UK mobile network operator O2 plans to build its own Wi-Fi network, aiming to double the number of premium Wi-Fi hotspots currently offered by BT Openzone and The Cloud combined by 2013.
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The news follows reports that satellite TV broadcaster BSkyB will buy The Cloud. O2 said it will start immediately to replace the 450 Cloud sites that it presently uses in the UK.
BT Openzone claims two million Wi-Fi hotspots, but this includes home-based units that owners can decide to switch on or off.
O2 said it will allow non-O2 as well as O2 customers free access to its Wi-Fi service. Late yesterday it was unclear if non-O2 customers would be able to make Skype calls via the O2 hotspots.
O2 said it was increasing its capital spending on networks by 25% this year, but did not give details. "These investments will allow O2 to offer customers access to a suite of layered technologies, including 2G, Edge, 3G, 4G, HSPA+ and Wi-Fi, seamlessly, simply and at speed," it said in a statement.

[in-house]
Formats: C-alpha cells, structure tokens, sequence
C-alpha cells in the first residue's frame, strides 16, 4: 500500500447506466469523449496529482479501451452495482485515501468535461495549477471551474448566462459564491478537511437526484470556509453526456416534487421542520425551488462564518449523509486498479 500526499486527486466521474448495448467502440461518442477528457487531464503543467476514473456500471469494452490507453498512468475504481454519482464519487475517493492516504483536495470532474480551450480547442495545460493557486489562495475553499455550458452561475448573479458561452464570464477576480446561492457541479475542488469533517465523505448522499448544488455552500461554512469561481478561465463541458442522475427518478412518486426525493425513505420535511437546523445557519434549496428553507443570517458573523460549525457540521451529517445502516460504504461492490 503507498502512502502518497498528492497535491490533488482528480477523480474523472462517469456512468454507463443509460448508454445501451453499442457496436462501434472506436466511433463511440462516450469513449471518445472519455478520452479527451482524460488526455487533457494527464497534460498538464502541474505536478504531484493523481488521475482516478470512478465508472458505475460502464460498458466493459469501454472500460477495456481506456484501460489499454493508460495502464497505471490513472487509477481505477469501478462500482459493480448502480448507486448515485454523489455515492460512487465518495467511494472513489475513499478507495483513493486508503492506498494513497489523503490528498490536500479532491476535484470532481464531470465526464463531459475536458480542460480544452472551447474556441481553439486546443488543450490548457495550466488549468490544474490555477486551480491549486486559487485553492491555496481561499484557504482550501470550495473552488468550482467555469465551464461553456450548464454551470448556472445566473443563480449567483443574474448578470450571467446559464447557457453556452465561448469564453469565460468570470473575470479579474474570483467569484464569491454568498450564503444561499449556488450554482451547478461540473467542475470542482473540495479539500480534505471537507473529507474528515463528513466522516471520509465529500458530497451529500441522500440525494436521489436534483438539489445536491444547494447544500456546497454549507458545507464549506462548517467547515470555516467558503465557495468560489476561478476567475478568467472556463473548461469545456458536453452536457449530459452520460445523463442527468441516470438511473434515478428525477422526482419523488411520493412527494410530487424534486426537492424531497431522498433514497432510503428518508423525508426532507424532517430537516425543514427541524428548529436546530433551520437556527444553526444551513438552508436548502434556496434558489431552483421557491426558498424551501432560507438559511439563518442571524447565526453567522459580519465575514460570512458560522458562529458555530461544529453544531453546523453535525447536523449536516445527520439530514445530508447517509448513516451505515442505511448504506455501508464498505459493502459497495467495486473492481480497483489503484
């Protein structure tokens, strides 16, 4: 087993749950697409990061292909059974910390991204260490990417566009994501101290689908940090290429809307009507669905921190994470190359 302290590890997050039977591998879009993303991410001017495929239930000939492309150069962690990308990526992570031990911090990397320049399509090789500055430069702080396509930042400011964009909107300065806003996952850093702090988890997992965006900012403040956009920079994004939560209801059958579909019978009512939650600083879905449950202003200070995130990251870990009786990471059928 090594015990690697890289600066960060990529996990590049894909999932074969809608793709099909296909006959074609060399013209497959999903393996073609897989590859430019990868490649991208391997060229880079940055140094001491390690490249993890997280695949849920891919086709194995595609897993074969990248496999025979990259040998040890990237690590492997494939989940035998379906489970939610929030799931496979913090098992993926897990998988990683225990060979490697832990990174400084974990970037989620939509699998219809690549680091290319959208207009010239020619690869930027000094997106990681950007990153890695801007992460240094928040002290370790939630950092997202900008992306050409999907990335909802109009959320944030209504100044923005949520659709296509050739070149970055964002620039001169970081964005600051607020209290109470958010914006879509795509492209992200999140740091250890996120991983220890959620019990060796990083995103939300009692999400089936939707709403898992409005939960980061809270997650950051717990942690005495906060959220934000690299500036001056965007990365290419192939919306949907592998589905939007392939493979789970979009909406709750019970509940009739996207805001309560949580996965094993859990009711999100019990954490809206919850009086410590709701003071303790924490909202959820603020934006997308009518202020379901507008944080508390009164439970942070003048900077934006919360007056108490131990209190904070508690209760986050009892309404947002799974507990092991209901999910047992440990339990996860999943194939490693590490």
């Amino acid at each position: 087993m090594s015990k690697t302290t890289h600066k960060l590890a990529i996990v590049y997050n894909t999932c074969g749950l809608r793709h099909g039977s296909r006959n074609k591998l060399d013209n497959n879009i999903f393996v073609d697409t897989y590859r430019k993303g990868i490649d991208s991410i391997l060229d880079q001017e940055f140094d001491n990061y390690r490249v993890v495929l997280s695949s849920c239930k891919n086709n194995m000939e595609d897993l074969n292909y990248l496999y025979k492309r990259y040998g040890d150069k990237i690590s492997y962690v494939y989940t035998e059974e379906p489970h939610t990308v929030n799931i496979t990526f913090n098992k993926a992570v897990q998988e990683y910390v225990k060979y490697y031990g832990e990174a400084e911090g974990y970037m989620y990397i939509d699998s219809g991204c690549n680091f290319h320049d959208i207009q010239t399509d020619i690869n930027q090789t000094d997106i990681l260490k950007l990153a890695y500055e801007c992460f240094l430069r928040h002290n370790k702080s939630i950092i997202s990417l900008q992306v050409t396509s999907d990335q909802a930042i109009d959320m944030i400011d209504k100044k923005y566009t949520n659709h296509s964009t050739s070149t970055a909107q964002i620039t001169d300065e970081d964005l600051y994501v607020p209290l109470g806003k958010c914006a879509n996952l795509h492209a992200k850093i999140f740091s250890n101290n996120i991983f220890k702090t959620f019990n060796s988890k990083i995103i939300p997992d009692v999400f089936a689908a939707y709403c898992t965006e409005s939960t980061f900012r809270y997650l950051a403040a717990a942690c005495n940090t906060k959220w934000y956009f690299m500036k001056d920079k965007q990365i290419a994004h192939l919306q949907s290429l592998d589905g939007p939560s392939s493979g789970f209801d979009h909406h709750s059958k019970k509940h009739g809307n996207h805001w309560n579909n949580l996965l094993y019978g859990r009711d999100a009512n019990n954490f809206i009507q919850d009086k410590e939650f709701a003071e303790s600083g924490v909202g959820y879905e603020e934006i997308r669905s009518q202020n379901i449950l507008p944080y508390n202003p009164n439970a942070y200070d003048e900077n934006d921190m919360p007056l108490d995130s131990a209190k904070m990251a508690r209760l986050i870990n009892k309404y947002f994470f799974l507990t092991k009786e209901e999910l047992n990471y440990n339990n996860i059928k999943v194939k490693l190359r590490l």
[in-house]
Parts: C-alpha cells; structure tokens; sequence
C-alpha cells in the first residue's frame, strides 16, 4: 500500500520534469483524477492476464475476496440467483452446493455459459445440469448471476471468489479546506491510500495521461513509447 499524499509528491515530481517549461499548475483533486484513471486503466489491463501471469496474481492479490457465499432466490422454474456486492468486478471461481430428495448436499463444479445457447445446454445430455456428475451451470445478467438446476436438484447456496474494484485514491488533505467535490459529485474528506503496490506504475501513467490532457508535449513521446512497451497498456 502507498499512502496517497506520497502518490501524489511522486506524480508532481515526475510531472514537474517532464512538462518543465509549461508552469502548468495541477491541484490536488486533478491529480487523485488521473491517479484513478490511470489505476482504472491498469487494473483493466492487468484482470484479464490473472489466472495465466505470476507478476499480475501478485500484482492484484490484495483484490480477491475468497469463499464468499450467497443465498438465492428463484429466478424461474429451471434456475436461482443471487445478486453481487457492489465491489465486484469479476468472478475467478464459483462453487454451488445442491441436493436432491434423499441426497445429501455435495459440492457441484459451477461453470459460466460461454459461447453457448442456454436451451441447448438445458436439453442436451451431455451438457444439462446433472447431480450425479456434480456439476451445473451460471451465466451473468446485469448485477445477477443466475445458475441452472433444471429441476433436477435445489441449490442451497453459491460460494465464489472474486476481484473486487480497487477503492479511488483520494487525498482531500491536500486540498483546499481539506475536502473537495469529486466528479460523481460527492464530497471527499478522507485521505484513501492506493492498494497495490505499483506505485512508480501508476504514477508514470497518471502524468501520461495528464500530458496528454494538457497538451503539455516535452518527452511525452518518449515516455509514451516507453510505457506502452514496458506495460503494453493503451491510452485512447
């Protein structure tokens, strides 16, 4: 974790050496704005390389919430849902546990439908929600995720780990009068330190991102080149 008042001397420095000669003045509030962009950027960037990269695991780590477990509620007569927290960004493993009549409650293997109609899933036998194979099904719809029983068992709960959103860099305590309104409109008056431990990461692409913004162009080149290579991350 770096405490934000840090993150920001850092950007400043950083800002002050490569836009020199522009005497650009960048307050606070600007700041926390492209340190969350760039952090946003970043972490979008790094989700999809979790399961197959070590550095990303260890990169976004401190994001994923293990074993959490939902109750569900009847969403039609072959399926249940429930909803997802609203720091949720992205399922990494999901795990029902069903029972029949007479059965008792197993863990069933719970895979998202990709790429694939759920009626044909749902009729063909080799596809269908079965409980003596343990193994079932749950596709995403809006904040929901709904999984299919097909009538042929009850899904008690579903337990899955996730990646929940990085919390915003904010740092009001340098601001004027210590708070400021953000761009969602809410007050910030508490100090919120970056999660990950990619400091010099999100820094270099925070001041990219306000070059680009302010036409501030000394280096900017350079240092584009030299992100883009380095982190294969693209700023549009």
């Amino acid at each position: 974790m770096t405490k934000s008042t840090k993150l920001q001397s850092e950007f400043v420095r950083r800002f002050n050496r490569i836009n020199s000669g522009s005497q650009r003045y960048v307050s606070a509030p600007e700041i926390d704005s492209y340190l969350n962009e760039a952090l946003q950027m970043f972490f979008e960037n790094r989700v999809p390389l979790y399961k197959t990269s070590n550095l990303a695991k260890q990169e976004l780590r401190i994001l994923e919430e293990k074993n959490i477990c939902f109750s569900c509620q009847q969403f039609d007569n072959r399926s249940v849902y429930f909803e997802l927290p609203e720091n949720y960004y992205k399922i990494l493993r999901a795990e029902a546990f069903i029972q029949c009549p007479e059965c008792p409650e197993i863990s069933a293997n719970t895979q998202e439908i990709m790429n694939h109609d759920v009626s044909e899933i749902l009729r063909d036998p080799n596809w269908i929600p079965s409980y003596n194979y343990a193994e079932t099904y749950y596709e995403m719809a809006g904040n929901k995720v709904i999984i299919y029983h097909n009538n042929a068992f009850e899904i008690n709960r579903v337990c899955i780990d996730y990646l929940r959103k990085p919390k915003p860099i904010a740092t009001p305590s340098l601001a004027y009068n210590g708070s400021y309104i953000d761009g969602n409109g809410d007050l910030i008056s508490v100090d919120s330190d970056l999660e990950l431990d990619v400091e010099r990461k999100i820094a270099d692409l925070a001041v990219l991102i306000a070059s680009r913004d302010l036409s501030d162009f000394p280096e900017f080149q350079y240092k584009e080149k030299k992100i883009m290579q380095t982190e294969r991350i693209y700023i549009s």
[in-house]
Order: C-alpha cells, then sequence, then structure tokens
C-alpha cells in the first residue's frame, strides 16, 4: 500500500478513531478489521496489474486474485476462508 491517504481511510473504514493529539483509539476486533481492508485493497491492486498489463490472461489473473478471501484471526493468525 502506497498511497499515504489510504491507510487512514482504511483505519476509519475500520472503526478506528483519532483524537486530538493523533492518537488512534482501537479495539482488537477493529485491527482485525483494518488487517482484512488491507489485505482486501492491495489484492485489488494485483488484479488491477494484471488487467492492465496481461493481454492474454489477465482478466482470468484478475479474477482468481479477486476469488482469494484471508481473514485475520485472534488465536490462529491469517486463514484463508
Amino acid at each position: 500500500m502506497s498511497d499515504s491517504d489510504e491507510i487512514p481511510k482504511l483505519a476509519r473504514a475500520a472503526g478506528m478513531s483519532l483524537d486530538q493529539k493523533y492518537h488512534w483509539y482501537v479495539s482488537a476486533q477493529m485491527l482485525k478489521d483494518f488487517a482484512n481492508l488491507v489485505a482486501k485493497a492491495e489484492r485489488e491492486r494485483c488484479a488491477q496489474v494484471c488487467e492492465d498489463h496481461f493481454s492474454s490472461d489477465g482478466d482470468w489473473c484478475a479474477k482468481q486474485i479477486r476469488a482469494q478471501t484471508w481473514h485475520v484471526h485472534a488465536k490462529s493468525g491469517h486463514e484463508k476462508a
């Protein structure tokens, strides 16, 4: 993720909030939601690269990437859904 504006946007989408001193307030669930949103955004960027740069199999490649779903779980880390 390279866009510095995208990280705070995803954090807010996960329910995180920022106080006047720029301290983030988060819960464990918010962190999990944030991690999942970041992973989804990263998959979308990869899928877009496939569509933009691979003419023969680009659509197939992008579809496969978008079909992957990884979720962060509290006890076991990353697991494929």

It said it would extend the reach and scale of O2 Wi-Fi through partnerships with strategic venues, such as shops, restaurants, retail outlets and outdoor and indoor locations across the UK.
London mayor Boris Johnson earlier called for the capital to become a free Wi-Fi zone in time for the 2012 Olympics.
O2's new business development director Tim Sefton said O2 had pioneered an explosion of mobile data over the past three years.
"Only 20% of people who have access to free public Wi-Fi on O2 tariffs use it actively, despite the majority of devices being Wi-Fi enabled," he said.
He said Wi-Fi technology had "great potential", but customers were put off by complexity in activation, uncertainty about where Wi-Fi was free and the variable quality of the current experience.
O2 Wi-Fi would offer a free, simple and sustained customer experience, he said.